Problem 1.

Problem 1. True or False. [44 points] (11 parts)
Circle $\mathbf{T}$ or $\mathbf{F}$ for each of the following statements to indicate whether the statement is true or false, respectively, and briefly explain why. Your justification is worth more points than your true-or-false designation.
(a) T F [4 points] If problem $A$ can be reduced to 3SAT via a deterministic polynomialtime reduction, and $A \in \mathrm{NP}$, then $A$ is NP-complete.
(b) $\mathbf{T} \mathbf{F}[4$ points] Let $G=(V, E)$ be a flow network, i.e., a weighted directed graph with a distinguished source vertex $s$, a sink vertex $t$, and non-negative capacity $c(u, v)$ for every edge $(u, v)$ in $E$. Suppose you find an $s$ – $t$ cut $C$ which has edges $e_{1}, e_{2}, \ldots, e_{k}$ and a capacity $f$. Suppose the value of the maximum $s$ – $t$ flow in $G$ is $f$.
Now let $H$ be the flow network obtained by adding 1 to the capacity of each edge in $C$. Then the value of the maximum $s$ – $t$ flow in $H$ is $f+k$.

(c) $\mathbf{T} \mathbf{F}[4$ points $]$ Let $A$ and $B$ be optimization problems where it is known that $A$ reduces to $B$ in polynomial time. Additionally, it is known that there exists a polynomial-time 2 -approximation for $B$. Then there must exist a polynomialtime 2-approximation for $A$.
(d) $\mathbf{T} \mathbf{F}[4$ points] There exists a polynomial-time 2-approximation algorithm for the general Traveling Salesman Problem.

Problem 2.

Problem 2. Taming Max-Cut [10 points] A CUT, in a graph $G=(V, E)$, is a partition of $V$ into two non-intersecting sets $A, B$. An edge is said to be in the cut if one of its end points is in $A$ and the other is in $B$. In the MAX-CUT problem, the objective is to maximize the number of edges in the cut. We intend to design an approximation scheme for MAX-CUT. Consider the following scheme. Every vertex $v \in V$ is assigned to $A, B$ uniformly at random.
(a) What is the probability that $e \in E$ is in the cut?
(b) What is the expected number of edges in the cut?

Solution: With probability $1 / 2$, one vertex of $e$ is assigned to a set different from the other. Thus, the probability that $e$ is in the cut is $1 / 2$.

Use an indicator variable for every edge with probability of success(being in the cut) being 1/2. Since, the variables are identical and independent, each experiment is a Bernouli experiement. The expected number of successes among the $|E|$ Bernouli trails is $|E| / 2$. Thus, the expected number of edges in the cut is $|E| / 2$.

Problem 3.

Problem 3. Traveling with the salesman. [20 points] In the traveling-salesman problem, a salesman must visit $n$ cities. Modeling the problem as a complete graph on $n$ vertices, we can say that the salesman wishes to make a tour or a hamiltonian cycle, visiting each city exactly only once and finishing at the city he starts from. The salesman incurs a nonnegative integer $\operatorname{cost} c(i, j)$ to travel from city $i$ to city $j$, and the salesman wishes to make a tour whose total cost is minimum, where the total cost is the sum of the individual costs along the edges of the tour.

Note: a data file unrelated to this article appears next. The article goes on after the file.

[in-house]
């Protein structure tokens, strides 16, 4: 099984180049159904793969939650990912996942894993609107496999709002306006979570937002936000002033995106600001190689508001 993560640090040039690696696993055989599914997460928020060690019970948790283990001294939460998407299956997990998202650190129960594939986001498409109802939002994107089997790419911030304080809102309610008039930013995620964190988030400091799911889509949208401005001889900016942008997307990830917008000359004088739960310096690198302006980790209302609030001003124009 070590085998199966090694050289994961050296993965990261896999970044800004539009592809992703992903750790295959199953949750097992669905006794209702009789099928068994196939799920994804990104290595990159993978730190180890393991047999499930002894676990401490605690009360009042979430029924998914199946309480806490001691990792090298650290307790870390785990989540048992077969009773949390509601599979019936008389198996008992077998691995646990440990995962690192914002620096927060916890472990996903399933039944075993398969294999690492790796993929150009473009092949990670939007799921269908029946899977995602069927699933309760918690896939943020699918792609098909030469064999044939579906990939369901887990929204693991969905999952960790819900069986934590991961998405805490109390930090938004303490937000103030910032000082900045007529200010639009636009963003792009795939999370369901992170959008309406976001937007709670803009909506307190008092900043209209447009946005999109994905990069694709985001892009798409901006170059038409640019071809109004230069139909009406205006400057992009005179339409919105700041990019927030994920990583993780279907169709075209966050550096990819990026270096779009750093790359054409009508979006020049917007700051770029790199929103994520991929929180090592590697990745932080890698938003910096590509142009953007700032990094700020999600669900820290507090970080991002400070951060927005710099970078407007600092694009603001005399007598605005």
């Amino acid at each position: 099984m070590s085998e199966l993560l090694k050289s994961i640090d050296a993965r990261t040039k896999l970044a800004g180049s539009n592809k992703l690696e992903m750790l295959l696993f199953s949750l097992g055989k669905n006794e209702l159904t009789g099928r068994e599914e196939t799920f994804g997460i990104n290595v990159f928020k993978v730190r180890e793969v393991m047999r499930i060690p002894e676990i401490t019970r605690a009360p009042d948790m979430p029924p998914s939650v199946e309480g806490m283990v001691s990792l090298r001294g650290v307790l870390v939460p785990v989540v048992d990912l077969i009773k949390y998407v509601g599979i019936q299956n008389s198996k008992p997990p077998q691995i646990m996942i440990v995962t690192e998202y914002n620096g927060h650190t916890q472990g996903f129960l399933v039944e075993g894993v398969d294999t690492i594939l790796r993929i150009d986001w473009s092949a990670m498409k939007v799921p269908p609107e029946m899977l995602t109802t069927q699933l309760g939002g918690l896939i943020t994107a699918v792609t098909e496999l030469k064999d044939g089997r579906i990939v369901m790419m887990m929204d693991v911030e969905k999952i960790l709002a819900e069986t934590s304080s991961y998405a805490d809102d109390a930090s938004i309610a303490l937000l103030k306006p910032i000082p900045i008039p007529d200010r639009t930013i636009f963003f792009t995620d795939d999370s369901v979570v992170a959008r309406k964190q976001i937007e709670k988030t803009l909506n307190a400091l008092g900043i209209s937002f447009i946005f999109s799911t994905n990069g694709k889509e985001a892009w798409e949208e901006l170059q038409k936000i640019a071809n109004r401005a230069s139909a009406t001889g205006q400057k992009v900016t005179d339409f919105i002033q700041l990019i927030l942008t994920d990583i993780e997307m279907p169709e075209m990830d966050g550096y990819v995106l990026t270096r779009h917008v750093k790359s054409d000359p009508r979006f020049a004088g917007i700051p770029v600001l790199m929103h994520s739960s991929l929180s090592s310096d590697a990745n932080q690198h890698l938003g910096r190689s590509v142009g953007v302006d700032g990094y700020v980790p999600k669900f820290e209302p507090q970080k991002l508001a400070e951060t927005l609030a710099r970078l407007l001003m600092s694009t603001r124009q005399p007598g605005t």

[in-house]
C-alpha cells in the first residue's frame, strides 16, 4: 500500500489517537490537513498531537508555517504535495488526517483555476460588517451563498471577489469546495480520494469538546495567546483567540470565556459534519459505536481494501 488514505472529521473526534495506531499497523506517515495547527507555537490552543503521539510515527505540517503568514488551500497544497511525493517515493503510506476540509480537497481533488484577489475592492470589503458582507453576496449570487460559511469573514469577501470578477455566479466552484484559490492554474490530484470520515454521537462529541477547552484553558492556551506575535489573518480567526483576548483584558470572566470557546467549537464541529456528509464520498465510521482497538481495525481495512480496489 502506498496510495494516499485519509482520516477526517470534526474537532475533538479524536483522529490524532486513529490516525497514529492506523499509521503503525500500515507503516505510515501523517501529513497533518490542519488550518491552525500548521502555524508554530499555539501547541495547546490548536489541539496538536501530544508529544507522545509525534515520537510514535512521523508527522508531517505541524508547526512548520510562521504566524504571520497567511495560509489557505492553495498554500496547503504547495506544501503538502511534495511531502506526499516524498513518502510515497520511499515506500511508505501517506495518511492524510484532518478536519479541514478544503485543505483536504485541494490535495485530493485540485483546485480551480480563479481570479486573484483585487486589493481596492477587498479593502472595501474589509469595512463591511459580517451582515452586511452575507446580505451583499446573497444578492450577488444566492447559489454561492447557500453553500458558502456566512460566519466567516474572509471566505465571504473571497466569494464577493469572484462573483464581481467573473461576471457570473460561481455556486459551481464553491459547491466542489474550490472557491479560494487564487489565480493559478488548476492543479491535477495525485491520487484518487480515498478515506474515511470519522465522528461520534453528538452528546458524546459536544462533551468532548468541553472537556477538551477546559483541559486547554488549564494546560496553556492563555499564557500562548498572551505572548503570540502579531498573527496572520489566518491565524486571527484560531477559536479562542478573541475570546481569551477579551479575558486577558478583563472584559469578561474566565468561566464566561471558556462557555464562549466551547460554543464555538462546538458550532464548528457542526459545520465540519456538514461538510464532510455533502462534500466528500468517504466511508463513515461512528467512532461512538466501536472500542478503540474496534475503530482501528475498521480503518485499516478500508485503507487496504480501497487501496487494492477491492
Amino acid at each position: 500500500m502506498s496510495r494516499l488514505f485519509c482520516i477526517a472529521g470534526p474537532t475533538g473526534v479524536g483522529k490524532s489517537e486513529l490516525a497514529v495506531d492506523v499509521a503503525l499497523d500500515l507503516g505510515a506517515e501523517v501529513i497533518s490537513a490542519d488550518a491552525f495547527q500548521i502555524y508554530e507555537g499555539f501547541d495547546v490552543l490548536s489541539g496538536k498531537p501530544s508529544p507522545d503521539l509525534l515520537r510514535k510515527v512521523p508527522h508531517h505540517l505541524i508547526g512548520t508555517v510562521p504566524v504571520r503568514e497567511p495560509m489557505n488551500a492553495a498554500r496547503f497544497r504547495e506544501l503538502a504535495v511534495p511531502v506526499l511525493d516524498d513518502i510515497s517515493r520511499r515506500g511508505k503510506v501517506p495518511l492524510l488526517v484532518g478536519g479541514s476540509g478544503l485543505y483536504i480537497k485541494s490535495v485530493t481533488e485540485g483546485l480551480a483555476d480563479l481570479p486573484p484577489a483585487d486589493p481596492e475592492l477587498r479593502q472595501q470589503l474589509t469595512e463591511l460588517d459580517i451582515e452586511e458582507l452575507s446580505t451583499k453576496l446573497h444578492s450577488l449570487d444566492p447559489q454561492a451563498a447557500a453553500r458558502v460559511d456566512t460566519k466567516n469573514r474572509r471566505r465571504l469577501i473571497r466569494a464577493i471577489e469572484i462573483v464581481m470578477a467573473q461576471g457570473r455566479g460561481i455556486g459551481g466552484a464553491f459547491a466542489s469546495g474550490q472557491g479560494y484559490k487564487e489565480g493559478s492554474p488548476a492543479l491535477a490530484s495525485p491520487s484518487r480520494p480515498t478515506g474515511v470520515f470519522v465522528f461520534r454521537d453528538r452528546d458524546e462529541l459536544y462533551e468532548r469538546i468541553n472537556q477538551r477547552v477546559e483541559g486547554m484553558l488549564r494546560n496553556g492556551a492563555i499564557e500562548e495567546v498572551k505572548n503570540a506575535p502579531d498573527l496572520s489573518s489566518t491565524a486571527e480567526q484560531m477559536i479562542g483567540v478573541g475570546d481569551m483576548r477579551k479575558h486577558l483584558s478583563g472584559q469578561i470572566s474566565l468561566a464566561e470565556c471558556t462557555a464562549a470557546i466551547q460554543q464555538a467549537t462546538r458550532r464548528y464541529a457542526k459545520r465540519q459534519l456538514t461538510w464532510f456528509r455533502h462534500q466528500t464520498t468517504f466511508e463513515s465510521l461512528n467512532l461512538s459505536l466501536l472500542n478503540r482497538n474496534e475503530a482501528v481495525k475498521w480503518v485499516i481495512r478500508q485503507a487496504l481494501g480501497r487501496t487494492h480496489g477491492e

(a) Formulate the traveling salesman problem as a language.
$$\mathrm{TSP}=$$
(b) Prove that TSP $\in N P$.

Solution:
$\mathrm{TSP}=\left{\langle n, c, k>| \begin{array}{l}\text { A complete graph of } n \text { vertices with non-negative edge } \ \text { weights } c \text { has a hamiltonian cycle of cost at most } k .\end{array}\right}$

An instance  can be verified to be in TSP given a tour (a permutation of indices) as the certificate. The tour can be easily checked in poly-time to traverse every node exactly once and have a satisfying total cost.

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# 概率论代考

## Overview

This core course covers good principles of algorithm design, elementary analysis of algorithms, and fundamental data structures. The emphasis is on choosing appropriate data structures and designing correct and efficient algorithms to operate on these data structures.

## Learning outcomes

This is a first course in data structures and algorithm design. Students will:

• learn good principles of algorithm design;
• learn how to analyse algorithms and estimate their worst-case and average-case behaviour (in easy cases);
• become familiar with fundamental data structures and with the manner in which these data structures can best be implemented; become accustomed to the description of algorithms in both functional and procedural styles;
• learn how to apply their theoretical knowledge in practice (via the practical component of the course).

## Synopsis

• Program costs: time and space. Worst case and average case analysis. Asymptotics and “big O” notation. Polynomial and exponential growth. Asymptotic estimates of costs for simple algorithms. Use of induction and generating functions. [2]
• Algorithm design strategies: top down design, divide and conquer. Application to sorting and searching and to matrix algorithms. Solution of relevant recurrence relations. [4]
• Data structures and their representations: arrays, lists, stacks, queues, trees, heaps, priority queues, graphs. [3]
• Introduction to discrete optimisation algorithms:  dynamic programming, greedy algorithms, shortest path problems. [3]
• Graph algorithms: examples of depth-first and breadth-first search algorithms. Topological sorting, connected components. [3]

## Syllabus

Basic strategies of algorithm design: top-down design, divide and conquer, average and worst-case criteria, asymptotic costs. Simple recurrence relations for asymptotic costs. Choice of appropriate data structures: arrays, lists, stacks, queues, trees, heaps, priority queues, graphs. Applications to sorting and searching, matrix algorithms, shortest-path and spanning tree problems. Introduction to discrete optimisation algorithms: dynamic programming, greedy algorithms. Graph algorithms: depth first and breadth first search.